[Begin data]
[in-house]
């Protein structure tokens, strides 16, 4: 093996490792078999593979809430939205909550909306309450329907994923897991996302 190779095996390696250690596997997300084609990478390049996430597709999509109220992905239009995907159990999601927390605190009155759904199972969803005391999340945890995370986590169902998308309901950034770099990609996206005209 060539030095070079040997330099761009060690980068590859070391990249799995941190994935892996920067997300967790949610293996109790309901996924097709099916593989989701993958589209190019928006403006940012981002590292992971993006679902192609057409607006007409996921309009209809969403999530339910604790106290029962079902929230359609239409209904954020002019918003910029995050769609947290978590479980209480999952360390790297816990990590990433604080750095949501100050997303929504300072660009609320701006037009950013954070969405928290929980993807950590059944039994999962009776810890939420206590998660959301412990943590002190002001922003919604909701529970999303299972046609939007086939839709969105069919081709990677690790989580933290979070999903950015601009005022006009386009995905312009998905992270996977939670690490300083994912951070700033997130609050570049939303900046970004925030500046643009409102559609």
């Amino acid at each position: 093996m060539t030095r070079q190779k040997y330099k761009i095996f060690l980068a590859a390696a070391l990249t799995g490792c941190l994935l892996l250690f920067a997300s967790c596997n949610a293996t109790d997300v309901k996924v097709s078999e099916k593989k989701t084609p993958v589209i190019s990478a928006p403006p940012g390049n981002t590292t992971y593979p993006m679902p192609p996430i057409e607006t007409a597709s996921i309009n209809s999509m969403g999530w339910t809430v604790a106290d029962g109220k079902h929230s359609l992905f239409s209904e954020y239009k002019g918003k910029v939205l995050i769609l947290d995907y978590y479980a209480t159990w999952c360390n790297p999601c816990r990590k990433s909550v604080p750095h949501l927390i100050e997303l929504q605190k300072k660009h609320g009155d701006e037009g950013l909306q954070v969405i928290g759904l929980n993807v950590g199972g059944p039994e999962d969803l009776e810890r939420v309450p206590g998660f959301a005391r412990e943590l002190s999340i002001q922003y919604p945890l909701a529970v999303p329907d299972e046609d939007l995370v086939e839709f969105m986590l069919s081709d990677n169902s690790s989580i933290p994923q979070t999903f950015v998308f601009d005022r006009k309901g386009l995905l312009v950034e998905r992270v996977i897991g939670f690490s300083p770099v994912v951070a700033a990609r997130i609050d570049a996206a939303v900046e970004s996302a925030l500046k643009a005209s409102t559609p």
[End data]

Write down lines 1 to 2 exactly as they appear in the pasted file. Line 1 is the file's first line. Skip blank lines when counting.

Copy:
[in-house]
């Protein structure tokens, strides 16, 4: 093996490792078999593979809430939205909550909306309450329907994923897991996302 190779095996390696250690596997997300084609990478390049996430597709999509109220992905239009995907159990999601927390605190009155759904199972969803005391999340945890995370986590169902998308309901950034770099990609996206005209 060539030095070079040997330099761009060690980068590859070391990249799995941190994935892996920067997300967790949610293996109790309901996924097709099916593989989701993958589209190019928006403006940012981002590292992971993006679902192609057409607006007409996921309009209809969403999530339910604790106290029962079902929230359609239409209904954020002019918003910029995050769609947290978590479980209480999952360390790297816990990590990433604080750095949501100050997303929504300072660009609320701006037009950013954070969405928290929980993807950590059944039994999962009776810890939420206590998660959301412990943590002190002001922003919604909701529970999303299972046609939007086939839709969105069919081709990677690790989580933290979070999903950015601009005022006009386009995905312009998905992270996977939670690490300083994912951070700033997130609050570049939303900046970004925030500046643009409102559609």